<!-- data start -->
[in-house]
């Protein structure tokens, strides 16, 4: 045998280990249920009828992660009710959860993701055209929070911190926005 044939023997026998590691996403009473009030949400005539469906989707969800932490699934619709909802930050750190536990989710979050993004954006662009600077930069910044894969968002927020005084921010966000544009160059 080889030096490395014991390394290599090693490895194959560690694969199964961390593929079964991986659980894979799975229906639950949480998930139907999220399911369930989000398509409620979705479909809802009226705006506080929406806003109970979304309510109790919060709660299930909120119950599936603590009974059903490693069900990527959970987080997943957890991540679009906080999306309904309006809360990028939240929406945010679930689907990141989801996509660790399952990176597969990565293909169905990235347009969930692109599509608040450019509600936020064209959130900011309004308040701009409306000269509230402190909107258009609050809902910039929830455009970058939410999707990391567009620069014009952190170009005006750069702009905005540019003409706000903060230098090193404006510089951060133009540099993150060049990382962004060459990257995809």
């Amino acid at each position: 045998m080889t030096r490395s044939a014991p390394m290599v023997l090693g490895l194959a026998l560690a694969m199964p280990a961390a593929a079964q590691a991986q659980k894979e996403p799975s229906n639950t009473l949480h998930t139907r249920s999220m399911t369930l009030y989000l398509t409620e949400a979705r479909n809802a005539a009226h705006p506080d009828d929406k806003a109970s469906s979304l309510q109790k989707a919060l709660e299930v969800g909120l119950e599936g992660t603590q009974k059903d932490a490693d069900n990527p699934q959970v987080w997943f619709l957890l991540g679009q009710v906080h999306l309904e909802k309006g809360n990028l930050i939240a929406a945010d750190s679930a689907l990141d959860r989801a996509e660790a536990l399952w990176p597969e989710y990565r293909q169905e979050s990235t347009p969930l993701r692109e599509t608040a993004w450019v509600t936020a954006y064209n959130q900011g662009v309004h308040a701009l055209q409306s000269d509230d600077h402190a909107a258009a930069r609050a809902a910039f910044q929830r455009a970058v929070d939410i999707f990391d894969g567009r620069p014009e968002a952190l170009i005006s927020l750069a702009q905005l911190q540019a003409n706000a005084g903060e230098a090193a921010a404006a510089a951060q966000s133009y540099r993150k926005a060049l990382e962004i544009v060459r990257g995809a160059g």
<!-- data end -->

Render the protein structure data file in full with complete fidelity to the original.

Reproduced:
[in-house]
């Protein structure tokens, strides 16, 4: 045998280990249920009828992660009710959860993701055209929070911190926005 044939023997026998590691996403009473009030949400005539469906989707969800932490699934619709909802930050750190536990989710979050993004954006662009600077930069910044894969968002927020005084921010966000544009160059 080889030096490395014991390394290599090693490895194959560690694969199964961390593929079964991986659980894979799975229906639950949480998930139907999220399911369930989000398509409620979705479909809802009226705006506080929406806003109970979304309510109790919060709660299930909120119950599936603590009974059903490693069900990527959970987080997943957890991540679009906080999306309904309006809360990028939240929406945010679930689907990141989801996509660790399952990176597969990565293909169905990235347009969930692109599509608040450019509600936020064209959130900011309004308040701009409306000269509230402190909107258009609050809902910039929830455009970058939410999707990391567009620069014009952190170009005006750069702009905005540019003409706000903060230098090193404006510089951060133009540099993150060049990382962004060459990257995809």
């Amino acid at each position: 045998m080889t030096r490395s044939a014991p390394m290599v023997l090693g490895l194959a026998l560690a694969m199964p280990a961390a593929a079964q590691a991986q659980k894979e996403p799975s229906n639950t009473l949480h998930t139907r249920s999220m399911t369930l009030y989000l398509t409620e949400a979705r479909n809802a005539a009226h705006p506080d009828d929406k806003a109970s469906s979304l309510q109790k989707a919060l709660e299930v969800g909120l119950e599936g992660t603590q009974k059903d932490a490693d069900n990527p699934q959970v987080w997943f619709l957890l991540g679009q009710v906080h999306l309904e909802k309006g809360n990028l930050i939240a929406a945010d750190s679930a689907l990141d959860r989801a996509e660790a536990l399952w990176p597969e989710y990565r293909q169905e979050s990235t347009p969930l993701r692109e599509t608040a993004w450019v509600t936020a954006y064209n959130q900011g662009v309004h308040a701009l055209q409306s000269d509230d600077h402190a909107a258009a930069r609050a809902a910039f910044q929830r455009a970058v929070d939410i999707f990391d894969g567009r620069p014009e968002a952190l170009i005006s927020l750069a702009q905005l911190q540019a003409n706000a005084g903060e230098a090193a921010a404006a510089a951060q966000s133009y540099r993150k926005a060049l990382e962004i544009v060459r990257g995809a160059g």